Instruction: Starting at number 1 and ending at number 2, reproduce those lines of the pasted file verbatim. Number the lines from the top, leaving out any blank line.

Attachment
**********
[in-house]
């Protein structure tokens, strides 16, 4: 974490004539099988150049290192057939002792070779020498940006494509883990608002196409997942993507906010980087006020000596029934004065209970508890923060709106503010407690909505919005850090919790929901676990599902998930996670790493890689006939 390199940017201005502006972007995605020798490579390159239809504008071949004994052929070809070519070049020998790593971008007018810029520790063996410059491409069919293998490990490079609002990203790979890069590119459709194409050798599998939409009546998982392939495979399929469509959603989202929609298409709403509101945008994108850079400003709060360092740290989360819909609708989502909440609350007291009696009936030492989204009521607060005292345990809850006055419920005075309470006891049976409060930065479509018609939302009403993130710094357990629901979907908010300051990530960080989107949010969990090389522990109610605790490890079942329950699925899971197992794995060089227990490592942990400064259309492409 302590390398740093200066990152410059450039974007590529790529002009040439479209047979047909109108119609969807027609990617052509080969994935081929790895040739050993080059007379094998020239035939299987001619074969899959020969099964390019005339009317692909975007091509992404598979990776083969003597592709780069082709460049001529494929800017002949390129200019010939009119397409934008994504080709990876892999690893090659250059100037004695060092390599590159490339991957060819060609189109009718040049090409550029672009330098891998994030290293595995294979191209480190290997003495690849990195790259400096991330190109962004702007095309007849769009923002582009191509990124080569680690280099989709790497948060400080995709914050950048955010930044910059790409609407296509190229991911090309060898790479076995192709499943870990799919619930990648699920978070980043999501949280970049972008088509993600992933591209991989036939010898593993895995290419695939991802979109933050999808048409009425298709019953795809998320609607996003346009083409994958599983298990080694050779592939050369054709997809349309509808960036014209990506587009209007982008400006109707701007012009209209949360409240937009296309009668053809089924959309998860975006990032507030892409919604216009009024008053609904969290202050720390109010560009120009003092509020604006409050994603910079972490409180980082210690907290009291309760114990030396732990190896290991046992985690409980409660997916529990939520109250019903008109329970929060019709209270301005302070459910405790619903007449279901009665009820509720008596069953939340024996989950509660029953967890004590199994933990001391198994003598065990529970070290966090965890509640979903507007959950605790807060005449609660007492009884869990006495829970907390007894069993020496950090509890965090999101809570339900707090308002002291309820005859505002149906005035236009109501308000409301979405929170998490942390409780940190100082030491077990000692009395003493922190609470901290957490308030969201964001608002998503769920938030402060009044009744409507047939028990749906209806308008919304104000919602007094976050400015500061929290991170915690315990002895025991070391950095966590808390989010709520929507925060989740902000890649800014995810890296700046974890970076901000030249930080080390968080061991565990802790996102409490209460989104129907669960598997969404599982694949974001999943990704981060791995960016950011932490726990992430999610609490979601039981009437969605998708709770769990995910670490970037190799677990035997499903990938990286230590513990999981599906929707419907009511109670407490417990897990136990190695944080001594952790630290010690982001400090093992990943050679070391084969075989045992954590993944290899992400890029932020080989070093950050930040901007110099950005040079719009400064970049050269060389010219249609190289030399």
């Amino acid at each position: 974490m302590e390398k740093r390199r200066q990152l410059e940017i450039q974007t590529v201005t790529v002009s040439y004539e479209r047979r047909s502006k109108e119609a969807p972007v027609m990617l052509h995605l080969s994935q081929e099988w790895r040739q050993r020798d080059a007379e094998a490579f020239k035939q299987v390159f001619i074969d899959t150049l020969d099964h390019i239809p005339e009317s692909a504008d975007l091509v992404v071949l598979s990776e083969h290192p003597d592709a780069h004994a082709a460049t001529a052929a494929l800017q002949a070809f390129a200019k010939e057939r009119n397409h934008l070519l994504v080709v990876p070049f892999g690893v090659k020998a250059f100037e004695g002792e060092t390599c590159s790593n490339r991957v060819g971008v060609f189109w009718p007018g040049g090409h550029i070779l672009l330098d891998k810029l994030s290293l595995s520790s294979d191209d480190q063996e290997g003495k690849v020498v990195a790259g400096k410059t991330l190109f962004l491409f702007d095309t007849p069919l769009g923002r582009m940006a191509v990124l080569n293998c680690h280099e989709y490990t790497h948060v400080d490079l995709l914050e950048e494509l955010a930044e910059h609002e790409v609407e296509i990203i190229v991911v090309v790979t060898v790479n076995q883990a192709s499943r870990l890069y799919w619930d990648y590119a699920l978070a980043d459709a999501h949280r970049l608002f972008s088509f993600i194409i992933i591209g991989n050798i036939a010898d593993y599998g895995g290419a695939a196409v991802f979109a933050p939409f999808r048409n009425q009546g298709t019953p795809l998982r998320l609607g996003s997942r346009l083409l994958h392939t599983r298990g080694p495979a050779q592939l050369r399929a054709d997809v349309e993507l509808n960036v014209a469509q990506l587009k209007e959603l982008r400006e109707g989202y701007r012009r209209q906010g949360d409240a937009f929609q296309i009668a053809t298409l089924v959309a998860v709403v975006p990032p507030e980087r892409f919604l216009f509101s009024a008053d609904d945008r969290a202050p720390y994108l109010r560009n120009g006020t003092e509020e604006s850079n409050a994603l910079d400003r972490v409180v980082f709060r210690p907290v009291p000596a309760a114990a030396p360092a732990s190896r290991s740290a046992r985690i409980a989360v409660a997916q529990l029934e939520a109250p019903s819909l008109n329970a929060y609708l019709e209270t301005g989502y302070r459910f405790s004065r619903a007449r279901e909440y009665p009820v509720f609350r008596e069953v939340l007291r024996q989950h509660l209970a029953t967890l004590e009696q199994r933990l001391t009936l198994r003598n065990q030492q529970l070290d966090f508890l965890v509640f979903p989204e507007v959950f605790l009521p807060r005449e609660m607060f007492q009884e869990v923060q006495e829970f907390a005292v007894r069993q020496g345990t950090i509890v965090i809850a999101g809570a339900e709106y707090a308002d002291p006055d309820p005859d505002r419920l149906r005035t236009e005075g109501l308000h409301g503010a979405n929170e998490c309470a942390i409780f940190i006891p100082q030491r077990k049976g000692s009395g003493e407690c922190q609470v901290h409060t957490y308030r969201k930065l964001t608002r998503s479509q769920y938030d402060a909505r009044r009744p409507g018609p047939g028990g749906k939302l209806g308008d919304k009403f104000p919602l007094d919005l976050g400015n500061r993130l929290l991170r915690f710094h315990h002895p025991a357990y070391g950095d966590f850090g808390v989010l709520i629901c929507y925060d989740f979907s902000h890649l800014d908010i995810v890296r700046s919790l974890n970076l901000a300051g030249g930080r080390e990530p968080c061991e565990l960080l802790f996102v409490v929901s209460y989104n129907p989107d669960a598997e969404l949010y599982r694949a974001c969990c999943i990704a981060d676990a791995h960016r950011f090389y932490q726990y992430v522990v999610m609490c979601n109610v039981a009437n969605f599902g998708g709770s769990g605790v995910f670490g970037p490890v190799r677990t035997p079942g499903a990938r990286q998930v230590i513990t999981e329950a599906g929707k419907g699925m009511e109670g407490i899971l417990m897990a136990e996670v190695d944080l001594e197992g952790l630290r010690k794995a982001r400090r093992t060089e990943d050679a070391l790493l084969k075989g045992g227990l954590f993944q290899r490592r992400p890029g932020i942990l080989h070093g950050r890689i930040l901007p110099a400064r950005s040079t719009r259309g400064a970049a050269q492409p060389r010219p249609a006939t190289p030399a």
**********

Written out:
[in-house]
């Protein structure tokens, strides 16, 4: 974490004539099988150049290192057939002792070779020498940006494509883990608002196409997942993507906010980087006020000596029934004065209970508890923060709106503010407690909505919005850090919790929901676990599902998930996670790493890689006939 390199940017201005502006972007995605020798490579390159239809504008071949004994052929070809070519070049020998790593971008007018810029520790063996410059491409069919293998490990490079609002990203790979890069590119459709194409050798599998939409009546998982392939495979399929469509959603989202929609298409709403509101945008994108850079400003709060360092740290989360819909609708989502909440609350007291009696009936030492989204009521607060005292345990809850006055419920005075309470006891049976409060930065479509018609939302009403993130710094357990629901979907908010300051990530960080989107949010969990090389522990109610605790490890079942329950699925899971197992794995060089227990490592942990400064259309492409 302590390398740093200066990152410059450039974007590529790529002009040439479209047979047909109108119609969807027609990617052509080969994935081929790895040739050993080059007379094998020239035939299987001619074969899959020969099964390019005339009317692909975007091509992404598979990776083969003597592709780069082709460049001529494929800017002949390129200019010939009119397409934008994504080709990876892999690893090659250059100037004695060092390599590159490339991957060819060609189109009718040049090409550029672009330098891998994030290293595995294979191209480190290997003495690849990195790259400096991330190109962004702007095309007849769009923002582009191509990124080569680690280099989709790497948060400080995709914050950048955010930044910059790409609407296509190229991911090309060898790479076995192709499943870990799919619930990648699920978070980043999501949280970049972008088509993600992933591209991989036939010898593993895995290419695939991802979109933050999808048409009425298709019953795809998320609607996003346009083409994958599983298990080694050779592939050369054709997809349309509808960036014209990506587009209007982008400006109707701007012009209209949360409240937009296309009668053809089924959309998860975006990032507030892409919604216009009024008053609904969290202050720390109010560009120009003092509020604006409050994603910079972490409180980082210690907290009291309760114990030396732990190896290991046992985690409980409660997916529990939520109250019903008109329970929060019709209270301005302070459910405790619903007449279901009665009820509720008596069953939340024996989950509660029953967890004590199994933990001391198994003598065990529970070290966090965890509640979903507007959950605790807060005449609660007492009884869990006495829970907390007894069993020496950090509890965090999101809570339900707090308002002291309820005859505002149906005035236009109501308000409301979405929170998490942390409780940190100082030491077990000692009395003493922190609470901290957490308030969201964001608002998503769920938030402060009044009744409507047939028990749906209806308008919304104000919602007094976050400015500061929290991170915690315990002895025991070391950095966590808390989010709520929507925060989740902000890649800014995810890296700046974890970076901000030249930080080390968080061991565990802790996102409490209460989104129907669960598997969404599982694949974001999943990704981060791995960016950011932490726990992430999610609490979601039981009437969605998708709770769990995910670490970037190799677990035997499903990938990286230590513990999981599906929707419907009511109670407490417990897990136990190695944080001594952790630290010690982001400090093992990943050679070391084969075989045992954590993944290899992400890029932020080989070093950050930040901007110099950005040079719009400064970049050269060389010219249609190289030399």